[47:3] The American Medical Association (AMA) Code of Medical Ethics Opinion 9.1.1 states:

Romantic or sexual interactions between physicians [practitioners] and patients that occur concurrently with the patient-practitioner relationship are unethical. Such interactions detract from the goals of the patient-physician [practitioner] relationship and may exploit the vulnerability of the patient, compromise the physician’s [practitioner’s] ability to make objective judgments about the patient’s health care, and ultimately be detrimental to the patient’s well-being.

[47:4] Central to the art of medicine is the patient-practitioner relationship related to the patient, practitioner, and public policy. This relationship can result in long-lasting, if not permanent imprinting, making patients much more vulnerable to sexual exploitation, which is why it is unprofessional and unethical for a practitioner to have sexual relations with patients. 

[47:5] It is also unprofessional and unethical for a practitioner to have sexual relations with key third parties involved in the patient-practitioner relationship, such as parents, guardians, spouses, partners, or surrogates, when the interaction would exploit trust, knowledge, influence, or emotions derived from the patient-practitioner relationship resulting in compromised patient’s care.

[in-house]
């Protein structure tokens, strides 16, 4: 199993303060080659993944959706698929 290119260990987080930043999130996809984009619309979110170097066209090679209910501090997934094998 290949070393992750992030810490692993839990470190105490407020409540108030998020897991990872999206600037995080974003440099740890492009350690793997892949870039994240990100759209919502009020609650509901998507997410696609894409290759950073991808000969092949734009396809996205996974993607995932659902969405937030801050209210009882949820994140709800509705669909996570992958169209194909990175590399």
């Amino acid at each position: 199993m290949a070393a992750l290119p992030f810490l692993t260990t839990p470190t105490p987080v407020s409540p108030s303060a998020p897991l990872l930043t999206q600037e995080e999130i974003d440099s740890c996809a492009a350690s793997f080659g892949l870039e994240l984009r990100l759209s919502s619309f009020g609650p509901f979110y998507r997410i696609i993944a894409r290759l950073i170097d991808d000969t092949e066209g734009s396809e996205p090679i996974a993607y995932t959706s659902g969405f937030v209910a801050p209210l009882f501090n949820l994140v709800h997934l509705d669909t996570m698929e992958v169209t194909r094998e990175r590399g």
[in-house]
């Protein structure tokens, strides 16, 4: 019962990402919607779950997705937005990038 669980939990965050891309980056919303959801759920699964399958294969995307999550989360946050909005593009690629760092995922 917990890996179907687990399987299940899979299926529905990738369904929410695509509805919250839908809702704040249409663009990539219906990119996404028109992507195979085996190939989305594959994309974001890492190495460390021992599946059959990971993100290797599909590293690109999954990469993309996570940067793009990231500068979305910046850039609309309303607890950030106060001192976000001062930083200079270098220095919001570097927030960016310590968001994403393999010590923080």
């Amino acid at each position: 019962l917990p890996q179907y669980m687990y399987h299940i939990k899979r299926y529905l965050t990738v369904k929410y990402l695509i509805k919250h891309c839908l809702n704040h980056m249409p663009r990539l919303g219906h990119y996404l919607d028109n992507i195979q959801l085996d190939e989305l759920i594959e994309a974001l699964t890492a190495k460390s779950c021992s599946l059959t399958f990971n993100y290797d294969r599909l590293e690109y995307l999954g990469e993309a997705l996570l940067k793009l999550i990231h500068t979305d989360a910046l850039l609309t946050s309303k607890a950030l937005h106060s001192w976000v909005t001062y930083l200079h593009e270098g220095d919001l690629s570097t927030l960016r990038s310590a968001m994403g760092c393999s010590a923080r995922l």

Assess
Patient: 1) Autonomy

[47:6] Autonomy with its resultant informed consent can be deeply compromised due to the patient’s emotional and physical vulnerabilities with the practitioner and due to the practitioner’s emotionally compromised medical judgments. Therefore, maintaining strict sexual and emotional boundaries is essential for the existence of a legitimate patient-practitioner relationship and for attaining legitimate informed consent.

[47:7] The practice of medicine is supposed to be evidence-based, not emotionally based, because emotions and unconscious dependencies bring in so much decisional baggage that both the practitioner’s judgments are compromised and the patient’s informed consent is compromised, showing the necessity of establishing clear and distinct patient-practitioner boundaries.

Practitioner: 2) Beneficence & 3) Nonmaleficence

[47:8] The primary professional obligation is to maximize the patient’s best interests in accordance with the patient’s reasonable goals, values, and priorities using the principles of beneficence (do good) and nonmaleficence (do no harm).